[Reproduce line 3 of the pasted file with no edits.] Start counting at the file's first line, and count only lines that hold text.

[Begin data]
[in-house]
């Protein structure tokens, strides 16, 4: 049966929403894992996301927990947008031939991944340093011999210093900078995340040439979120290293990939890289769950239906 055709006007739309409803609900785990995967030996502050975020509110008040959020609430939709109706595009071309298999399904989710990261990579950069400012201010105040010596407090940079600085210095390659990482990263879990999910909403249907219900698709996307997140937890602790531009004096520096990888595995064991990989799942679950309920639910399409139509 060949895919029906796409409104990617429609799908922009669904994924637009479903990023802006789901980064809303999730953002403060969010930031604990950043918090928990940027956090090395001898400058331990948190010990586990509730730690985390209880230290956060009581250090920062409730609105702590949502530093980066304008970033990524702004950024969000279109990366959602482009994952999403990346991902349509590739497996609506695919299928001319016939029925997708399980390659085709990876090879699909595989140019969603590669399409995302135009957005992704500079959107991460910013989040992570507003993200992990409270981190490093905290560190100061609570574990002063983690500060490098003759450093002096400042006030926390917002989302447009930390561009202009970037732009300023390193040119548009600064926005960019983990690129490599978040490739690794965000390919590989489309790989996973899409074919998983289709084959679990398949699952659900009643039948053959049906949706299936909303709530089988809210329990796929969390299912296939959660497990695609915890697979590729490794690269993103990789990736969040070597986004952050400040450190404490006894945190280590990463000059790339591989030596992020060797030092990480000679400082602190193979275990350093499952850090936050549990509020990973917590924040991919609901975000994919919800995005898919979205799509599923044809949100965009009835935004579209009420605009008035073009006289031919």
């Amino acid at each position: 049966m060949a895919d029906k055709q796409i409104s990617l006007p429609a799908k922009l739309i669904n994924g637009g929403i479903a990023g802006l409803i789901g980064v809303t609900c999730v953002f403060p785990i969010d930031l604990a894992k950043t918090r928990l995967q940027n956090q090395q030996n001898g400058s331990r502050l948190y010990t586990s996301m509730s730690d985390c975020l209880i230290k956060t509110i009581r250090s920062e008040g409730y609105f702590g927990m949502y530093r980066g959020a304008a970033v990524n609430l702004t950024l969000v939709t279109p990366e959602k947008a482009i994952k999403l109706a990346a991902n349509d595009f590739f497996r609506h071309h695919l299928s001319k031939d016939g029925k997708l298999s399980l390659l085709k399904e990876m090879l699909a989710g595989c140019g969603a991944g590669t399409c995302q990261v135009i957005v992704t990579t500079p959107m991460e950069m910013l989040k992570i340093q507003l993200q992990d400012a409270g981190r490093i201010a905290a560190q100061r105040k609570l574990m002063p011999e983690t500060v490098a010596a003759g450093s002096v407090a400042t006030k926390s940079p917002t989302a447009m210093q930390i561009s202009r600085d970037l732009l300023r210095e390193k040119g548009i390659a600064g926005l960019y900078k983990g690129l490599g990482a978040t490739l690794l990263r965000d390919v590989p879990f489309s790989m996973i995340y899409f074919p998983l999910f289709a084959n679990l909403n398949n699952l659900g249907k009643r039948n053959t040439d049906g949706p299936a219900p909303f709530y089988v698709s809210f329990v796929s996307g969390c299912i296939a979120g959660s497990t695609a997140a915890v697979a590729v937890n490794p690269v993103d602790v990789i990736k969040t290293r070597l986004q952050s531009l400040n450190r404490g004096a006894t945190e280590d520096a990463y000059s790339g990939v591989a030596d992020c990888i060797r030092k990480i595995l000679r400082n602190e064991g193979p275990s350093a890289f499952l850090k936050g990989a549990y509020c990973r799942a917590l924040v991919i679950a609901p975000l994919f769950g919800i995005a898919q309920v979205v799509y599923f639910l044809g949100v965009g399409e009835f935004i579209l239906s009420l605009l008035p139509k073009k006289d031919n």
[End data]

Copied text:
């Amino acid at each position: 049966m060949a895919d029906k055709q796409i409104s990617l006007p429609a799908k922009l739309i669904n994924g637009g929403i479903a990023g802006l409803i789901g980064v809303t609900c999730v953002f403060p785990i969010d930031l604990a894992k950043t918090r928990l995967q940027n956090q090395q030996n001898g400058s331990r502050l948190y010990t586990s996301m509730s730690d985390c975020l209880i230290k956060t509110i009581r250090s920062e008040g409730y609105f702590g927990m949502y530093r980066g959020a304008a970033v990524n609430l702004t950024l969000v939709t279109p990366e959602k947008a482009i994952k999403l109706a990346a991902n349509d595009f590739f497996r609506h071309h695919l299928s001319k031939d016939g029925k997708l298999s399980l390659l085709k399904e990876m090879l699909a989710g595989c140019g969603a991944g590669t399409c995302q990261v135009i957005v992704t990579t500079p959107m991460e950069m910013l989040k992570i340093q507003l993200q992990d400012a409270g981190r490093i201010a905290a560190q100061r105040k609570l574990m002063p011999e983690t500060v490098a010596a003759g450093s002096v407090a400042t006030k926390s940079p917002t989302a447009m210093q930390i561009s202009r600085d970037l732009l300023r210095e390193k040119g548009i390659a600064g926005l960019y900078k983990g690129l490599g990482a978040t490739l690794l990263r965000d390919v590989p879990f489309s790989m996973i995340y899409f074919p998983l999910f289709a084959n679990l909403n398949n699952l659900g249907k009643r039948n053959t040439d049906g949706p299936a219900p909303f709530y089988v698709s809210f329990v796929s996307g969390c299912i296939a979120g959660s497990t695609a997140a915890v697979a590729v937890n490794p690269v993103d602790v990789i990736k969040t290293r070597l986004q952050s531009l400040n450190r404490g004096a006894t945190e280590d520096a990463y000059s790339g990939v591989a030596d992020c990888i060797r030092k990480i595995l000679r400082n602190e064991g193979p275990s350093a890289f499952l850090k936050g990989a549990y509020c990973r799942a917590l924040v991919i679950a609901p975000l994919f769950g919800i995005a898919q309920v979205v799509y599923f639910l044809g949100v965009g399409e009835f935004i579209l239906s009420l605009l008035p139509k073009k006289d031919n």